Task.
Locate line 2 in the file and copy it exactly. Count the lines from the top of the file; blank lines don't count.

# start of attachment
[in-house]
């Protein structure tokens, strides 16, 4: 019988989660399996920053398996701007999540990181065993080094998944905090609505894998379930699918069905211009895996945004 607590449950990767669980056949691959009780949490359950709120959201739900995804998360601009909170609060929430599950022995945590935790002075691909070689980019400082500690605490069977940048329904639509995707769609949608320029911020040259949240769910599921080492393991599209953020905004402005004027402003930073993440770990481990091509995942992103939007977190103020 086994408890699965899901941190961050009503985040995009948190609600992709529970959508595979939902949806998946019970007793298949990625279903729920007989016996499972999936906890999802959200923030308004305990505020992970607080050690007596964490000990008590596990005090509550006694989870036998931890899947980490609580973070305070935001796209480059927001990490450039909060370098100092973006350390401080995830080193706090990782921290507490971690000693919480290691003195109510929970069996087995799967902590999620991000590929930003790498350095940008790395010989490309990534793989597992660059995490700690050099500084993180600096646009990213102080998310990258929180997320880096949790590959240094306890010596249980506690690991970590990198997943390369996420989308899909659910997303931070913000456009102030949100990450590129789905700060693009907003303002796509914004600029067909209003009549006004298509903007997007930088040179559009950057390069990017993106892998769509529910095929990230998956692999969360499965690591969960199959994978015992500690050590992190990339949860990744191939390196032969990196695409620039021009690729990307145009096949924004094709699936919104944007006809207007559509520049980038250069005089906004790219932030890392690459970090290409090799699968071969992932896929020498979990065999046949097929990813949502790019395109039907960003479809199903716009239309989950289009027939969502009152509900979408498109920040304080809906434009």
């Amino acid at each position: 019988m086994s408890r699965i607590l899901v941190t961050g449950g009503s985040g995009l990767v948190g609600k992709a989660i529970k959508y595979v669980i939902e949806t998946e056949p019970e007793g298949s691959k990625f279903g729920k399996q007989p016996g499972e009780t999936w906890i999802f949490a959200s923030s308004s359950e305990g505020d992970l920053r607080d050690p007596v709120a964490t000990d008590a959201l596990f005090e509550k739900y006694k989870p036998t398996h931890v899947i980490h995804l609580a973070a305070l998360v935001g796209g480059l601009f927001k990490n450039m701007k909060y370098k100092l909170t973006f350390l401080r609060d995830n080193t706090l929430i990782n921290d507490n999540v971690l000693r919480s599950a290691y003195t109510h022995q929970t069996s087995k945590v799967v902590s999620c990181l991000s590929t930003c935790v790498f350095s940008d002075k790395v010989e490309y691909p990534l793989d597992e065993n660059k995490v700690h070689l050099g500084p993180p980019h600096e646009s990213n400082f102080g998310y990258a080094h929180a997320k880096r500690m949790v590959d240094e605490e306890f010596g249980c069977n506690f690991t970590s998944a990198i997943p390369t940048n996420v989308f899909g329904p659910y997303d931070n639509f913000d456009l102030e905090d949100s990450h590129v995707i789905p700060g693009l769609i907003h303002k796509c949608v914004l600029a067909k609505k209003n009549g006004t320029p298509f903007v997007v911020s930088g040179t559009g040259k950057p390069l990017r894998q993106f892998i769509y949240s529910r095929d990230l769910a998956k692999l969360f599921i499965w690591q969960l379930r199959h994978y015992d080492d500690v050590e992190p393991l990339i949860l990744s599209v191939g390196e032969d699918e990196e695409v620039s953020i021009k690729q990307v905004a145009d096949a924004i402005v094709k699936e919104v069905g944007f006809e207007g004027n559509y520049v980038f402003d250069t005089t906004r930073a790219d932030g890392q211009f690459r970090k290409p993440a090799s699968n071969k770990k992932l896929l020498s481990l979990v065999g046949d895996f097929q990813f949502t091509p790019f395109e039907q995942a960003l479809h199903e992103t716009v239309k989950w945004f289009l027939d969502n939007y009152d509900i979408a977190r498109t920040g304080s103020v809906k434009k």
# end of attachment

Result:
């Protein structure tokens, strides 16, 4: 019988989660399996920053398996701007999540990181065993080094998944905090609505894998379930699918069905211009895996945004 607590449950990767669980056949691959009780949490359950709120959201739900995804998360601009909170609060929430599950022995945590935790002075691909070689980019400082500690605490069977940048329904639509995707769609949608320029911020040259949240769910599921080492393991599209953020905004402005004027402003930073993440770990481990091509995942992103939007977190103020 086994408890699965899901941190961050009503985040995009948190609600992709529970959508595979939902949806998946019970007793298949990625279903729920007989016996499972999936906890999802959200923030308004305990505020992970607080050690007596964490000990008590596990005090509550006694989870036998931890899947980490609580973070305070935001796209480059927001990490450039909060370098100092973006350390401080995830080193706090990782921290507490971690000693919480290691003195109510929970069996087995799967902590999620991000590929930003790498350095940008790395010989490309990534793989597992660059995490700690050099500084993180600096646009990213102080998310990258929180997320880096949790590959240094306890010596249980506690690991970590990198997943390369996420989308899909659910997303931070913000456009102030949100990450590129789905700060693009907003303002796509914004600029067909209003009549006004298509903007997007930088040179559009950057390069990017993106892998769509529910095929990230998956692999969360499965690591969960199959994978015992500690050590992190990339949860990744191939390196032969990196695409620039021009690729990307145009096949924004094709699936919104944007006809207007559509520049980038250069005089906004790219932030890392690459970090290409090799699968071969992932896929020498979990065999046949097929990813949502790019395109039907960003479809199903716009239309989950289009027939969502009152509900979408498109920040304080809906434009």